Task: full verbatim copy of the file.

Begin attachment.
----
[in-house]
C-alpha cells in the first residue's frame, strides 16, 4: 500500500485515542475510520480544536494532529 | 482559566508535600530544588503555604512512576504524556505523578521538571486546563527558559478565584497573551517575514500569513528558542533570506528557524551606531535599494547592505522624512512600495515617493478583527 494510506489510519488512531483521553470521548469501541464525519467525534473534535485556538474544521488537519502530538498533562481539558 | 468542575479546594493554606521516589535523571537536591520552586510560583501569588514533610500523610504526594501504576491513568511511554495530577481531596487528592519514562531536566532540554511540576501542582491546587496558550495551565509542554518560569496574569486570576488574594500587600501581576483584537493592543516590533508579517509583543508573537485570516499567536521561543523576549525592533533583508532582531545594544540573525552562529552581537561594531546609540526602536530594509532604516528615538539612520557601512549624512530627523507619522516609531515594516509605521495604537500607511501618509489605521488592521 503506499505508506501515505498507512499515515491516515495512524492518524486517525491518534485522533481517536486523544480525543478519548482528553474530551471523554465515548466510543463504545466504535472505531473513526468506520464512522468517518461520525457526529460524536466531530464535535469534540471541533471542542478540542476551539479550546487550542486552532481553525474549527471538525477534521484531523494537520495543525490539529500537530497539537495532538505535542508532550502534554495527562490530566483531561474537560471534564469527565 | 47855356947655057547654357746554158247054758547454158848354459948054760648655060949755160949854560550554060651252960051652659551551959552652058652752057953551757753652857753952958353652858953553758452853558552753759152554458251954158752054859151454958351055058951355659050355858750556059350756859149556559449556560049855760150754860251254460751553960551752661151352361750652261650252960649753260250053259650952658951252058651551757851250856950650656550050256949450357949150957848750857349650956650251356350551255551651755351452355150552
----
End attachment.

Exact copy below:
[in-house]
C-alpha cells in the first residue's frame, strides 16, 4: 500500500485515542475510520480544536494532529 | 482559566508535600530544588503555604512512576504524556505523578521538571486546563527558559478565584497573551517575514500569513528558542533570506528557524551606531535599494547592505522624512512600495515617493478583527 494510506489510519488512531483521553470521548469501541464525519467525534473534535485556538474544521488537519502530538498533562481539558 | 468542575479546594493554606521516589535523571537536591520552586510560583501569588514533610500523610504526594501504576491513568511511554495530577481531596487528592519514562531536566532540554511540576501542582491546587496558550495551565509542554518560569496574569486570576488574594500587600501581576483584537493592543516590533508579517509583543508573537485570516499567536521561543523576549525592533533583508532582531545594544540573525552562529552581537561594531546609540526602536530594509532604516528615538539612520557601512549624512530627523507619522516609531515594516509605521495604537500607511501618509489605521488592521 503506499505508506501515505498507512499515515491516515495512524492518524486517525491518534485522533481517536486523544480525543478519548482528553474530551471523554465515548466510543463504545466504535472505531473513526468506520464512522468517518461520525457526529460524536466531530464535535469534540471541533471542542478540542476551539479550546487550542486552532481553525474549527471538525477534521484531523494537520495543525490539529500537530497539537495532538505535542508532550502534554495527562490530566483531561474537560471534564469527565 | 47855356947655057547654357746554158247054758547454158848354459948054760648655060949755160949854560550554060651252960051652659551551959552652058652752057953551757753652857753952958353652858953553758452853558552753759152554458251954158752054859151454958351055058951355659050355858750556059350756859149556559449556560049855760150754860251254460751553960551752661151352361750652261650252960649753260250053259650952658951252058651551757851250856950650656550050256949450357949150957848750857349650956650251356350551255551651755351452355150552